Chopsticks recommendations?


#1

I am interested in buying about 6-8 pairs, probably from amazon

I see there are metal and stainless steel ones but wouldn’t they be too slippery? I want to be able to use them regularly.

Any ideas? Ty!


(Dan) #2

Bamboo holds up, is inexpensive and doesn’t slip. 100 pairs will last years for under $10.


(ChristinaM) #3

Yes, metal I find too slippery to be practical. I got several sets of melamine chopsticks from Amazon that work great and are dishwasher-friendly.

Dragon Embossed Melamine Plastic Dishwasher Safe Chinese Chopsticks; 5 Pairs https://www.amazon.com/dp/B00BQ22T50/ref=cm_sw_r_cp_apa_i_99hcCbV2NPST1


(For the Horde!) #4

I just not a huge fan for metal chopsticks, but they don’t have to be slippy. They are only slippy if they are round and smooth. If you get the one with grooves, then it should be fine.


#5

Wood FTW, but I’ve come to like my grooved metal chopsticks better than plastic. Plus, plastic isn’t supposed to go in the lower dishwasher rack and it makes me nervous to put chopsticks in the top rack.

Something else to consider is gauge. The metal chopsticks I use wouldn’t do as well with soups as a plastic chopstick that doesn’t taper as much.


#6

Don’t like the feel of metal. Slippery due to they are usually round and the touch. The square ones are a bit better. True that metal are the most hygienic.

Preferred wooden or bamboo. Food is easy to manipluate.

Personally I don’t like chopsticks that are too thick at the end. Certain food can be difficult to grab. image

Preference for those that are slightly thinner at the end.
image

I have a pair with texture like below in bamboo, not too fond of it either, the grooves when slipping inside the mouth is a bit disturbing for me (I like it smooth). These grooves are common in metal, as the material is more slippery.
image

At the end of the day, I have no problem in eating in all of them above, but for everyday use, it is better to choose something that adapt to your habits and liking.


#7

A few years ago, I read that those disposable chopsticks can be a problem because of their overuse of toxic bleach, not particular good for health. The cheap wood can chip and cut your mouth or hand after multiple washing. I got them from time to time from takeaway, I put them away and use them for gardening support for young shoots or keep cats away from my potted plants.


(Dan) #8

I can’t say that I have ever had any trouble with bamboo chopsticks.


#9

Do a disposable chopsticks and bleach search online. Cancer warning in the long run.

They are no good for environment anyway, chopping too many trees.


(Dan) #10

I have. The coatings on other types can be just as harmful.
Better to use your hands. :palms_up_together:


#11

LOL! I bet. Problem with vanish, lacquer… anyway…try to buy from reliable sources. Maybe the OP should use metal ones…

Back in the ancient times, they used silver chopsticks to detect poison food.

I have a few pair of woods without (much) coating, after a few washing they look dry and used… Sometimes I put some olive oil to nourish the wood and they look like new again.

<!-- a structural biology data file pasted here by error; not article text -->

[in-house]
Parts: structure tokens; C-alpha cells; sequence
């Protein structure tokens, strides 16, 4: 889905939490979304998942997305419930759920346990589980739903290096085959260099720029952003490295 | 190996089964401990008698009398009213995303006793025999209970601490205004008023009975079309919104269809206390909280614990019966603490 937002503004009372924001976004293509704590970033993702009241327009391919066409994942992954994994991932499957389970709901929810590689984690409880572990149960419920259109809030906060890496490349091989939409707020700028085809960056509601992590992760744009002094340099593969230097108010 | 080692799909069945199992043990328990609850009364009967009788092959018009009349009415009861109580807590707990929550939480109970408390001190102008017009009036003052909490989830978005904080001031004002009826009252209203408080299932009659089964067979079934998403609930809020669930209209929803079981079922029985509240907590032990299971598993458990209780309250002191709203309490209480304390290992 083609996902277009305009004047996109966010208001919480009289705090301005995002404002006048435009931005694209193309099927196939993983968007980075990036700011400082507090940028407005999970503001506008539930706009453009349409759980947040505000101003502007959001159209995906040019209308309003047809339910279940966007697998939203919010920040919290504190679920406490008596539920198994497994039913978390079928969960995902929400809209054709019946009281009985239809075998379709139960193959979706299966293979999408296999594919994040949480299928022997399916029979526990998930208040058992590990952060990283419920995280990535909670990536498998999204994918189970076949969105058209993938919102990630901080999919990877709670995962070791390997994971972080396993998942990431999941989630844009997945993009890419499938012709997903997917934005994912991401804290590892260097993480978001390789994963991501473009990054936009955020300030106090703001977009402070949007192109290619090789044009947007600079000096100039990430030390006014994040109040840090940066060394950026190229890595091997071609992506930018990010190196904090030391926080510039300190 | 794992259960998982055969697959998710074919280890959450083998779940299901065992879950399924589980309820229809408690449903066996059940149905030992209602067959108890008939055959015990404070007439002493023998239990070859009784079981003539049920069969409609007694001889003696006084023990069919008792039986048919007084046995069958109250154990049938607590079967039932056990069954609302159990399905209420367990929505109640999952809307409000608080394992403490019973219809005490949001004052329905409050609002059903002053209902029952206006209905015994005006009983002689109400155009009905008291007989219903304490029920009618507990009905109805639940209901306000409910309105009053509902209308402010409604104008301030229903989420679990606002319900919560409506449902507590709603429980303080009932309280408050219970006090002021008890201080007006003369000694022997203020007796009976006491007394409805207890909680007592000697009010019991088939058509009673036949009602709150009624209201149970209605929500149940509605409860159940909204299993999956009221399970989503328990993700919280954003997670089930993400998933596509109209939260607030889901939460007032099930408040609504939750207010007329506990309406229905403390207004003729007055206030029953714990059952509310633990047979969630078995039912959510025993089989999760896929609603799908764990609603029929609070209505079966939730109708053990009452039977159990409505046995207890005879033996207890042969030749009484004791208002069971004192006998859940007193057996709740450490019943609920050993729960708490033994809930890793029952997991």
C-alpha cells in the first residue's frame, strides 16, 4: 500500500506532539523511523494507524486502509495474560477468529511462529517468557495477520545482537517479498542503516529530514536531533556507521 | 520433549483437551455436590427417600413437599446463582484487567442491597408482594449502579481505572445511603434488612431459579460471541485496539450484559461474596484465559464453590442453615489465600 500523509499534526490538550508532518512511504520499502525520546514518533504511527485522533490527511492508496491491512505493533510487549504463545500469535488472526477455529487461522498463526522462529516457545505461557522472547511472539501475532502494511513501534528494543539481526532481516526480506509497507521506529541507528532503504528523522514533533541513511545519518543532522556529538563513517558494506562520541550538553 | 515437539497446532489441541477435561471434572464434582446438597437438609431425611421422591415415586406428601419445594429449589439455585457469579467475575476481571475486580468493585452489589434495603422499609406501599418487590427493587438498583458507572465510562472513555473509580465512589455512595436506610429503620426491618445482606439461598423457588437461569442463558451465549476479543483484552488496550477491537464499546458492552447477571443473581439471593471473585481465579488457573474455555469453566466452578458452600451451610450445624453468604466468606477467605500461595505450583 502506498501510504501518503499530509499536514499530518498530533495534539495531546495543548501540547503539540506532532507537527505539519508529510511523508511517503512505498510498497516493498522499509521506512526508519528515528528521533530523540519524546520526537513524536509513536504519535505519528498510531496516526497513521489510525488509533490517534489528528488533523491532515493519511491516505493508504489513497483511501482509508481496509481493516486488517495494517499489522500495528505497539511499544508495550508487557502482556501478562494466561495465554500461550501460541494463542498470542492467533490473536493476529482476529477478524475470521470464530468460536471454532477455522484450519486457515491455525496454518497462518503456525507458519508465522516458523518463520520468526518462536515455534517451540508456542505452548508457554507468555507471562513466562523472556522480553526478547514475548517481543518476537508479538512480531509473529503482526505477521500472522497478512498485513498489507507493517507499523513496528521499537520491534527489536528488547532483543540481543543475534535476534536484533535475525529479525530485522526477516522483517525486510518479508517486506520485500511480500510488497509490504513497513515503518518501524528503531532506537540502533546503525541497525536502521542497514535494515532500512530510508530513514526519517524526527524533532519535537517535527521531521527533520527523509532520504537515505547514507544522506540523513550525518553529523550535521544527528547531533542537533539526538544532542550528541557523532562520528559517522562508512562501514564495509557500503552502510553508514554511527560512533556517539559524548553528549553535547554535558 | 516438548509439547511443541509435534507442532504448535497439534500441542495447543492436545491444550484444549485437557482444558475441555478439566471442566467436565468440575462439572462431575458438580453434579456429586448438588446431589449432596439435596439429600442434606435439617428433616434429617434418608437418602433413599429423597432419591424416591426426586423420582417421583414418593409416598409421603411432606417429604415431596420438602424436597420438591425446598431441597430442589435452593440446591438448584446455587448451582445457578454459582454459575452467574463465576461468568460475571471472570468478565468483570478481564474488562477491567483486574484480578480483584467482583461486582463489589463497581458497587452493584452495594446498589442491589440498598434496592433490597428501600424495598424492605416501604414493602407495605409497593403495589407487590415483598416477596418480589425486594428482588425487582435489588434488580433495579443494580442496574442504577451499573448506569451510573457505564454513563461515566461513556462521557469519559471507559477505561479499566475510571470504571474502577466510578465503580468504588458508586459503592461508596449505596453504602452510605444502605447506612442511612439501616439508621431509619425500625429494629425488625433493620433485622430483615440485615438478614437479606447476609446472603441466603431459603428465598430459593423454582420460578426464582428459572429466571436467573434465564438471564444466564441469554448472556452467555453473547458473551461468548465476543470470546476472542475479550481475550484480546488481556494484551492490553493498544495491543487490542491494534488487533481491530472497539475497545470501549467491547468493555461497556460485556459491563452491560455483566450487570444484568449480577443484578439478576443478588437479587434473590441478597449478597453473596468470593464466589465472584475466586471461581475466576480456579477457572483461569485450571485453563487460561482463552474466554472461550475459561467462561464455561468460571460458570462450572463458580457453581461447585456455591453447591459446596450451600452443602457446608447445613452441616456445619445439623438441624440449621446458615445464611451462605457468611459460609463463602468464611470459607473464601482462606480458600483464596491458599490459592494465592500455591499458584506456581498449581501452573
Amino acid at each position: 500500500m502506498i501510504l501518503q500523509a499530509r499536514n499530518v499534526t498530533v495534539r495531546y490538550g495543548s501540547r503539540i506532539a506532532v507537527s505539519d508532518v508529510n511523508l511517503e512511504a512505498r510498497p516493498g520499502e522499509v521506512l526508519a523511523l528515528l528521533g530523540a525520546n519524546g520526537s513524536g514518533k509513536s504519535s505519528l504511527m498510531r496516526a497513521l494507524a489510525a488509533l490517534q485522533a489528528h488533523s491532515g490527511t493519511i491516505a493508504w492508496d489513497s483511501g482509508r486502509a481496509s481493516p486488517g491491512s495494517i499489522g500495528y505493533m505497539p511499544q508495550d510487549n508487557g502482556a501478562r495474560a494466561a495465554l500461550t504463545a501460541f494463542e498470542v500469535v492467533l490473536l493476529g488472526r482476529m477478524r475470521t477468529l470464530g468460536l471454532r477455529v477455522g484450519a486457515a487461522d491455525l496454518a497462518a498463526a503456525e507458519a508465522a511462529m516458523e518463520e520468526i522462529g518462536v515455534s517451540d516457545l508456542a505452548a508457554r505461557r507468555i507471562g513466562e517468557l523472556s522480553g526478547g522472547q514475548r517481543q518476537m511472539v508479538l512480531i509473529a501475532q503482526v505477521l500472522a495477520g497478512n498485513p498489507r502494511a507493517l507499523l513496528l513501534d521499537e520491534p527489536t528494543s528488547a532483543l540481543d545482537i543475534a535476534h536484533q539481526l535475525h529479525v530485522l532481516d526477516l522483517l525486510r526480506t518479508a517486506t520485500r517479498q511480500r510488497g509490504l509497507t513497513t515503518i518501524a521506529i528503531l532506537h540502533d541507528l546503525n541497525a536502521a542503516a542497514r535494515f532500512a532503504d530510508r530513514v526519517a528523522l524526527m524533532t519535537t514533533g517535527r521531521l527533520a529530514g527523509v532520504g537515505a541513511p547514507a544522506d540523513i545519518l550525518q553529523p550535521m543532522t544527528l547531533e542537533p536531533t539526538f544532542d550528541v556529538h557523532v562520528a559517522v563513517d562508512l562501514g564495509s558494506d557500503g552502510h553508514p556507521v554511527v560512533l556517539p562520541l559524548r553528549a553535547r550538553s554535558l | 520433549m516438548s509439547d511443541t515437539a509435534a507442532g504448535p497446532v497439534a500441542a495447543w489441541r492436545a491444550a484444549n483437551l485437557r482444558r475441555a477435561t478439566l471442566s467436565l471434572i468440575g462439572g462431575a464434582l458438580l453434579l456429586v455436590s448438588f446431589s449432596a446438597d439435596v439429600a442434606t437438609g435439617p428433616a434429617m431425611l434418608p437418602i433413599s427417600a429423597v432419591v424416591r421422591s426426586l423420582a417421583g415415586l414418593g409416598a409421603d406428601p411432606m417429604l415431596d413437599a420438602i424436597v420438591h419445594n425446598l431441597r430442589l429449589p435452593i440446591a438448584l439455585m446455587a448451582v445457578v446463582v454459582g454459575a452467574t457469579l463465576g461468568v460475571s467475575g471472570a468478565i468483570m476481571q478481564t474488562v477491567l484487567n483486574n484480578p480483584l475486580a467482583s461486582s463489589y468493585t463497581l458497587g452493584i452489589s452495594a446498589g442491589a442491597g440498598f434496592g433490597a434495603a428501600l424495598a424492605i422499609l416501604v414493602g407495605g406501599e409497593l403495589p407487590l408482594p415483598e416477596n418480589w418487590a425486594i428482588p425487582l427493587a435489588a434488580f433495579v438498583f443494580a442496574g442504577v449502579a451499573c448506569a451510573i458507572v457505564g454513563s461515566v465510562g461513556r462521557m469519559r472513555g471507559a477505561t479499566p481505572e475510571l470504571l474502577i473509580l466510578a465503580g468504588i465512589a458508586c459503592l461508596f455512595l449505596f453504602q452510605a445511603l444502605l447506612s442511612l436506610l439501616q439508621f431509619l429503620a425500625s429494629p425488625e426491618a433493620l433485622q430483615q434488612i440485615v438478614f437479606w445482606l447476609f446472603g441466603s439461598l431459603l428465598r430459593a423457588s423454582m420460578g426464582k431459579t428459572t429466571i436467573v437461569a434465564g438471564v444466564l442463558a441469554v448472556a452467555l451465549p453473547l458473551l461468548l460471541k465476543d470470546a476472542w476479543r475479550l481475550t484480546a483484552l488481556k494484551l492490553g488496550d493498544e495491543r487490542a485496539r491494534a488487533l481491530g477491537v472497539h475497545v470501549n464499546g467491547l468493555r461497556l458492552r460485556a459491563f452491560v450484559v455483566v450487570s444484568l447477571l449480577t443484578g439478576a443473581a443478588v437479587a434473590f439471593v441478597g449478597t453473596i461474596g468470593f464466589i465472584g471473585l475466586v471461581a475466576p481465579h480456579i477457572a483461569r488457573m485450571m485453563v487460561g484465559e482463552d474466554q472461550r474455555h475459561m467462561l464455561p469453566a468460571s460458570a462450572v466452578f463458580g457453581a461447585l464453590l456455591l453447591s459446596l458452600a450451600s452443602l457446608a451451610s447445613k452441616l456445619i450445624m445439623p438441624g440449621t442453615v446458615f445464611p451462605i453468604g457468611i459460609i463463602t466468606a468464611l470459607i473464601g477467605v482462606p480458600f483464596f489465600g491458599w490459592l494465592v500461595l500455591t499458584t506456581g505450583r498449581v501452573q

#12

+1 on this.

Cheap and functional. I have quite a few different ones and these work the best.


#13

Just to be “that guy” - bamboo isn’t a tree, it’s a grass.

Edit: because of the chain order maybe you were just talking about disposable chopsticks in general (which can be made from wood too) but my first read through made me think we were still talking about bamboo chopsticks when we got to your post. :smiley:


#14

Agreed that bamboo is a type of grass.

About 45 percent of disposable chopsticks are made from trees like cotton wood, birch, and spruce, while the remainder are made from bamboo.

This article explains the problem of disposable chopsticks, on restaurants, national level:
https://green.blogs.nytimes.com/2011/10/24/disposable-chopsticks-strip-asian-forests/


#15

I’d suggest one issue around usability for disposable chopsticks. The way its cut- flat surface on all sides, and the material- coarse wood, makes them difficult to separate and move against each other, thus making them difficult to pick up food easily.

All non-disposable chopsticks are made with smooth surfaces and cross-sections with some contours- bamboo, melamine, metal. They all have its own pros and cons. But all are easier to ‘maneuver’.


#16

To me, after using melamine extensively early on, and after trying bamboo and metal in recent years, I prefer melamine. And in general I don’t like sticking plastic in my mouth. But I still prefer melamine.

Weight- metal is heaviest, bamboo is lightest. Melamine has a good weight and it doesn’t just fall out of my hand because it weighs.

Bamboo- handwashing airdrying them- they tend to develop mold after a while.

One other consideration, if you are the type who occasionally bite on your utensil by accident, bamboo probably won’t crack your teeth while the other two will.

Shapewise- I prefer those that slims slightly from the top, but not extensively like those Japanese metal chopsticks. That’s a personal preference.


(For the Horde!) #17

Not to nickpicking, but just want to point out that many of the metal chopsticks are not really high grade, they are very hollow. Many of them are lighter than hardwood solid choptick in my opinion.